massive scandal of Ingrid Bergman's relationship with Roberto Rossellini exploded. Bergman was condemned on the floor of the US Congress as an adulteress, and audiences stayed away from her latest release in droves. Even now, most regard UC as a "dud" - a complete misfire and one of Hitchcock's rare failures. I wish to suggest that the majority opinion on this film is totally wrong! UNDER CAPRICORN is in fact one of Hitchcock's richest, most rewarding films, in my opinion one of his very best works, ever - better than PSYCHO, better than glossy baubles like TO CATCH A THIEF or NORTH BY NORTHWEST, and MUCH better than the bloated and fatuous VERTIGO! It is true that UC is unique in Hitchcock -he had never done anything quite like this before, and would never attempt a "straight drama" again. If you are expecting a typical "Hitchcock" picture - this isn't it and you will be badly disappointed. If on the other hand you are ready for a deep emotional experience presented via a cinematic technique so audacious it will take your breath away, then see this film NOW. Set in Australia in the 1830s, the plot revolves around the marriage of former convict Sam Flusky Cotten and his wife Lady Henrietta Considine Bergman . Years earlier, Flusky was a groom on the lavish estate of Lady Henrietta's family. We are told that the pair fell deeply in love and eloped, an action which resulted in Flusky killing Lady Hetty's brother and his subsequent deportation to Australia. Now, Flusky has accumulated a huge fortune, but he cannot find acceptance in local society, not because of his past, but because of his wife. Lady Henrietta is an unstable alcoholic who stays in bed all day and is under the control of her own housekeeper, Milly Margaret Leighton , a woman with delusions of her own regarding her future with the master of the house, and some very unpleasant intentions towards her mistress...One day, Flusky meets Charles Adare Michael Wilding , a high-born Irish gentleman and former friend of Lady Henrietta, and enlists his help in curing the suffering woman. With Adare's aid, Lady Henrietta comes out of her depression, but things take a turn for the worse when Adair falls in love with her and triggers Flusky's jealous temper. Yet not all is as it seems in the Flusky house, and Lady Henrietta has a few secrets of her own...Many reviewers complain that this film is "talky," and the plot is largely driven by dialogue and conversation, but the script is so well-written and intelligent that it demands a level of attention from the viewer that most are not willing to provide, either in 1949 or today. Cotten's tormented, insecure Sam Flusky is one of the masterpieces of his career, and Bergman is astounding as Lady Henrietta. I have never seen a Hitchcock film which presented character and human motivation with such depth and insight. There are no shallow emotions, no cliché characters - each is present as a fully realized person. I was moved to tears for the entirety of the last 25 minutes of the film, and never before have I seen a Hitchcock film where the characters were so realistically written and portrayed. On another level, the film is also a critique of British colonialism and the class-system. Finally, I would like to say something about the film's technique. UC was the immediate follow-up to 1948's ROPE, in which Hitchcock used very long takes lasting up to 10 minutes to create the illusion of a story taking place in "real time." UC continues and develops this experiment, bringing the long take to a peak of development. Long takes have never been fashionable in commercial film-making, and are even less so in our current age, where frenzied MTV editing is the rule. UNDER CAPRICORN offers a very different aesthetic - some shots last for as long as 8 minutes, but Hitchcock constantly moves the camera so that the film never seems static. There are some sequences which will literally make you gasp in awe. Yet the technique is never forced or obtrusive - you might not even notice that some scenes are done entirely in one shot because the camera moves so subtly that you find yourself looking at a new composition without being aware that there has been no cut or editing. The technique gives the actors room to breathe and leaves the audience with a sense of emotional immediacy like nothing else I have ever seen - you don't just watch UNDER CAPRICORN - you LIVE it. I wish I had ignored what everybody else said about this movie and watched it for myself YEARS AGO! Don't listen to the bad reviews here - see UNDER CAPRICORN now and decide for yourself!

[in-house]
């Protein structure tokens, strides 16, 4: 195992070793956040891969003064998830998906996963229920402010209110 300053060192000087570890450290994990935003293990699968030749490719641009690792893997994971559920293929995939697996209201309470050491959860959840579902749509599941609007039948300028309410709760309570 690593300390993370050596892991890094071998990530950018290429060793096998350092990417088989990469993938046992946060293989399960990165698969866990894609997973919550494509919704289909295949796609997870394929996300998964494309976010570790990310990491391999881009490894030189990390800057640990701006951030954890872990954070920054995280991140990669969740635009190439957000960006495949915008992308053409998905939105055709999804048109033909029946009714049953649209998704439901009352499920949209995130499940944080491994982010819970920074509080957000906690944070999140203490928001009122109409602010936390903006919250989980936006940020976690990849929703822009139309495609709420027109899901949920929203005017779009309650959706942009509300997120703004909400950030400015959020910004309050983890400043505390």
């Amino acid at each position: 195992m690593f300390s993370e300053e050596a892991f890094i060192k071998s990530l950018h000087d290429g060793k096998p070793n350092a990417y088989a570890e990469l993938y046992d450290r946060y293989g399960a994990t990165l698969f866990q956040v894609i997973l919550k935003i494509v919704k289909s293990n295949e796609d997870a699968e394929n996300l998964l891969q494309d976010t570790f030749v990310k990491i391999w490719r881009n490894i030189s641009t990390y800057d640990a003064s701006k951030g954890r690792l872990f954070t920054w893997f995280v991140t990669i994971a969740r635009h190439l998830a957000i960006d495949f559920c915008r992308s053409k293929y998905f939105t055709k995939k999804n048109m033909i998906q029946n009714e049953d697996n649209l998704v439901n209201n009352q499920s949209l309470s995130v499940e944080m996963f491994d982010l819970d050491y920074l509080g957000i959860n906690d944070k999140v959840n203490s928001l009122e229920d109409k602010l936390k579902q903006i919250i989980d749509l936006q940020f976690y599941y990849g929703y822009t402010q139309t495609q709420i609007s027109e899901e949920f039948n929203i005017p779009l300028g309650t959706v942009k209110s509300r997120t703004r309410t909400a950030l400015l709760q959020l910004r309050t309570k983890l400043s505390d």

"Under Capricorn" is a great drama. There is plenty of suspense but, unlike most Hitchcock films, it is not a thriller. Instead, the suspense is generated by the tensions among the main characters - tensions so strong that a palpable feeling of foreboding permeates the film. In the end, however, the story is not as tragic as it might have been if one or two things had happened differently.The acting is uniformly excellent. Michael Wilding is handsome and dashing, with a generosity of spirit that is uplifting. Ingrid Bergman is wonderful as a fine lady with a tormented soul, who has <more>